Anti-Matter is a low-tech, science-fiction thriller written and directed by the highly acclaimed, up-and-coming film-maker, Keir Burrows. But despite everything that would normally go against a small, low-budget production such as this, Burrows delivers something quite special.
The South African born film-maker is beginning to turn some heads as he strides from strength to strength picking up numerous awards and accolades along the way. Anti-Matter is Burrows’ first feature-length movie, but you wouldn’t think it. This is a well written, well devised and produced piece of sci-fi cinema. But don’t expect interstellar space battles, or a huge budget special effects driven planet buster, this is much more of a high concept thinker’s movie. Set present day in the shadows of Oxford University, England, three research students set about perfecting a method of matter transfer. Amongst the dark and dusty confines of their make-shift attic laboratory on campus, they develop the technology for teleportation. Quite by accident of course, yet they set about tirelessly perfecting the procedure. After a series of successful trials, they decide that they need to up the scale of their research and this inevitably leads to a series of organic subjects before a final human trial. Ana (Yaiza Figueroa) volunteers to be the guinea pig, and this is where it all begins to kick off.
As soon as Ana teleports, the whole feel of the movie changes. From this point on it is obvious that something is amiss. And although it’s easy for any hardened sci-fi fan to guess even at this early stage what’s happening, the film endeavors to entertain. Ana takes us on a mind-spinning thrill-ride of suspicion and paranoia as her reality unravels and the people closest to her become distant and secretive. Ana begins to see things and struggles with inexplicable memory loss, to the extent that she must resort to writing herself notes. Imagine a rather condensed and claustrophobic version of Christopher Nolan’s Memento, but with science.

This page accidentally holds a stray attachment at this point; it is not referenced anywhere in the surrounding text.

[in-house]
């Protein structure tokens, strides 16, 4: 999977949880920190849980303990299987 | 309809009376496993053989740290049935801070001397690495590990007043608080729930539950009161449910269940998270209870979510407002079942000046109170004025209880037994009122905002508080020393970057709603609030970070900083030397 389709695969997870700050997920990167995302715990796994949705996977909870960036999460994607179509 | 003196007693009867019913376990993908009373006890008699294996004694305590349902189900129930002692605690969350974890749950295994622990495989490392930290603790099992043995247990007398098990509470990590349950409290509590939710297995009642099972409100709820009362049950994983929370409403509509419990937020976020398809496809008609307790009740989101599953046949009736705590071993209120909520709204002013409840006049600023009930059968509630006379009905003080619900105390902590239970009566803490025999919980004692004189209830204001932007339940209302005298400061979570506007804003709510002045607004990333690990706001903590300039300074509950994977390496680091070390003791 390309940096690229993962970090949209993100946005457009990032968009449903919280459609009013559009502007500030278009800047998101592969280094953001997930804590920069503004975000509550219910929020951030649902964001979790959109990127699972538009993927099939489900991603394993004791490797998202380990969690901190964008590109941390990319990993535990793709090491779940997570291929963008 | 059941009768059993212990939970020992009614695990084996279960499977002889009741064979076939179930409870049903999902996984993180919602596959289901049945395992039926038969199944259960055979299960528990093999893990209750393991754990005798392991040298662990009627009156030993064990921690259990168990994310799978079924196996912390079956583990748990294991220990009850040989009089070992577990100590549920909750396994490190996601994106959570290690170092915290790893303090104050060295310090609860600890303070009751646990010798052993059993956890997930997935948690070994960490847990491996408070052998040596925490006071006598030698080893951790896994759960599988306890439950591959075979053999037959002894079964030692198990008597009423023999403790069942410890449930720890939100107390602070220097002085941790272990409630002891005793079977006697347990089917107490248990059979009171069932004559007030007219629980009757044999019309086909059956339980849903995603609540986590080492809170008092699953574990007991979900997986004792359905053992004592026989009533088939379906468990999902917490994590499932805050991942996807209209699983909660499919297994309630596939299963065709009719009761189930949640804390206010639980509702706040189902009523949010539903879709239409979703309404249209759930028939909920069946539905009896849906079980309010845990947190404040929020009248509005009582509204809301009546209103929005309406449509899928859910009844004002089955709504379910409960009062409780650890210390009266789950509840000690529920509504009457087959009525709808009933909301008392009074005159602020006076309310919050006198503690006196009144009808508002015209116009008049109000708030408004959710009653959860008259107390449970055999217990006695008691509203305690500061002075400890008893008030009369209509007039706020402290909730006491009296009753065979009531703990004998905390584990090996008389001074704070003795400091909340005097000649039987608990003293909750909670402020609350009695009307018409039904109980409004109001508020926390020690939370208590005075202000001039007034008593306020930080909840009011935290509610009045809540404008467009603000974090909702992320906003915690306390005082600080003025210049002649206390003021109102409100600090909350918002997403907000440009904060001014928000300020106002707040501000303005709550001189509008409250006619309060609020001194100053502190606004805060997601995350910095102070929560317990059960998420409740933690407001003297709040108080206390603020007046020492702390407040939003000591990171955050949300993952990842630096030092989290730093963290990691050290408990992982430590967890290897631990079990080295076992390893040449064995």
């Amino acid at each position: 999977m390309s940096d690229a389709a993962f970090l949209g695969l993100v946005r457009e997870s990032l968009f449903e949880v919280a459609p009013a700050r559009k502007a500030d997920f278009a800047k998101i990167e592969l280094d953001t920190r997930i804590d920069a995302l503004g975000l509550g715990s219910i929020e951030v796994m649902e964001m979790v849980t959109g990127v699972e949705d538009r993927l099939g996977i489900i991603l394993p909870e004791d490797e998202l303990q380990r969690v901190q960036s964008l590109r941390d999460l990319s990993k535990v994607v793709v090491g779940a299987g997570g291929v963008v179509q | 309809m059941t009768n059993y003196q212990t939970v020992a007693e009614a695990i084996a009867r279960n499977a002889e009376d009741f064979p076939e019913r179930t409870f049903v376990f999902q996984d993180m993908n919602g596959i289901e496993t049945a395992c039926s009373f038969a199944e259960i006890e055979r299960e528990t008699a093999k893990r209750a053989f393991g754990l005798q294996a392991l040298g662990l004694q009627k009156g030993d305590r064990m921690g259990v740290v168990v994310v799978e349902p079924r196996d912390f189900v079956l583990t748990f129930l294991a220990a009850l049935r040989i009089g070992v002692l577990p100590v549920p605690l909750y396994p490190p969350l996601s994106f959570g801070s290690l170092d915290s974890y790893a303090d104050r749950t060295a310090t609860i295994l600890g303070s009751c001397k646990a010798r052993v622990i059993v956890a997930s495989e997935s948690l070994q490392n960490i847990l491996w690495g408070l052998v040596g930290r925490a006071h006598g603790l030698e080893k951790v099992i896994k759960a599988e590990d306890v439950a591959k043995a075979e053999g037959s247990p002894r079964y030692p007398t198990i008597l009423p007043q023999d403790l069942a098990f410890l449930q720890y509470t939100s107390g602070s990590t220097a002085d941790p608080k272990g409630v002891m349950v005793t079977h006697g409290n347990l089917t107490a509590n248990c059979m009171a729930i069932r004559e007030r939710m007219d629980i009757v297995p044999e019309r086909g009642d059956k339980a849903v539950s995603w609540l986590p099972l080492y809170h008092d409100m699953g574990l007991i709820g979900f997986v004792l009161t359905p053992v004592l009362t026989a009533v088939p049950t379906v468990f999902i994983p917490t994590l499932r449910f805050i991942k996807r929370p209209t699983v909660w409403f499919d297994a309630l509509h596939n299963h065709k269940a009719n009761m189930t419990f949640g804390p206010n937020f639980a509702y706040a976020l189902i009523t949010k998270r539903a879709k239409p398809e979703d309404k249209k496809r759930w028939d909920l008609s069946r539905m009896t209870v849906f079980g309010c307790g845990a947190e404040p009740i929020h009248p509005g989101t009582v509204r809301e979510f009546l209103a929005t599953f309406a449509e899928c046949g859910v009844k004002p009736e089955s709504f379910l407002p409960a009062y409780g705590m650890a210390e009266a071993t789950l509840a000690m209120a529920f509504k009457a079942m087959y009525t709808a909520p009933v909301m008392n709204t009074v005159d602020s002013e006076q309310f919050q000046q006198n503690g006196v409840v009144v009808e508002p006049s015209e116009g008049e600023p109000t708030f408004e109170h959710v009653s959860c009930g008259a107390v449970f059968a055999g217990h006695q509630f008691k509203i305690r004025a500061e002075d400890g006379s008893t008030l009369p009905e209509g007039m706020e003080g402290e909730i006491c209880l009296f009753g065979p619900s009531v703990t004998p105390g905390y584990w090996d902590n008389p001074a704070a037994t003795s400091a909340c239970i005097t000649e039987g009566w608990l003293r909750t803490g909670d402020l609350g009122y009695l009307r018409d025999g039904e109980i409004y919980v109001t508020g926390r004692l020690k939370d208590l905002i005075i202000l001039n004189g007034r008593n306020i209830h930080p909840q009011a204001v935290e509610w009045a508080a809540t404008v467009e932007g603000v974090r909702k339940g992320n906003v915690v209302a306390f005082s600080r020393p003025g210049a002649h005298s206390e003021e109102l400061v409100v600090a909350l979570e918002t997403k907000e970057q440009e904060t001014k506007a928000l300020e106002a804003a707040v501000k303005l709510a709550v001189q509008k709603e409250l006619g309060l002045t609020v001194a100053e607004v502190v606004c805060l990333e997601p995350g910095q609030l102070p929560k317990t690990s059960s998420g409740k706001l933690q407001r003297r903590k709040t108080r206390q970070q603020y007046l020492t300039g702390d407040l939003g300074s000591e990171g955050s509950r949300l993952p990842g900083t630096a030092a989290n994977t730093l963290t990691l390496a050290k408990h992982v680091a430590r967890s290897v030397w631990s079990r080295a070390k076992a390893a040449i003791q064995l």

Award-winning Gerry Vasbenter does a wonderful job as the cinematographer. His polished atmospheric visuals and smooth transitions between the past and present are complimented nicely by Edwin Sykes’ understated score that together makes this movie a pleasure to watch.
Anti-Matter is a beautifully made film, with a deceptively high sheen feel about it. It is, however, well-trodden ground and reminiscent of so many Star Trek episodes, and any number of other science fiction stories that involve teleporters going awry. Despite this, the science seems legitimate enough to a lay-person, but what really grabs you is the theoretical propositions this film makes. Questions I find myself wanting to understand as much as the characters themselves. Questions such as, ‘What is the human soul?’ ‘Does a brain full of memories weigh more than a brain without?’ ‘Do thoughts have substance?’
The film trundles along at a nice pace, slowly building suspense and tension. Wonderful performances all around from a fine cast. Burrows has made a big statement with this his first full-length feature and whets the appetite of this moviegoer for what is yet to come from him. An honest, good quality film. If you have had the fortune of catching an episode of Charlie Brooker’s ‘Black Mirror’ series, then this is one for you. Anti-Matter is thoroughly entertaining, thought-provoking and well deserving of all its plaudits.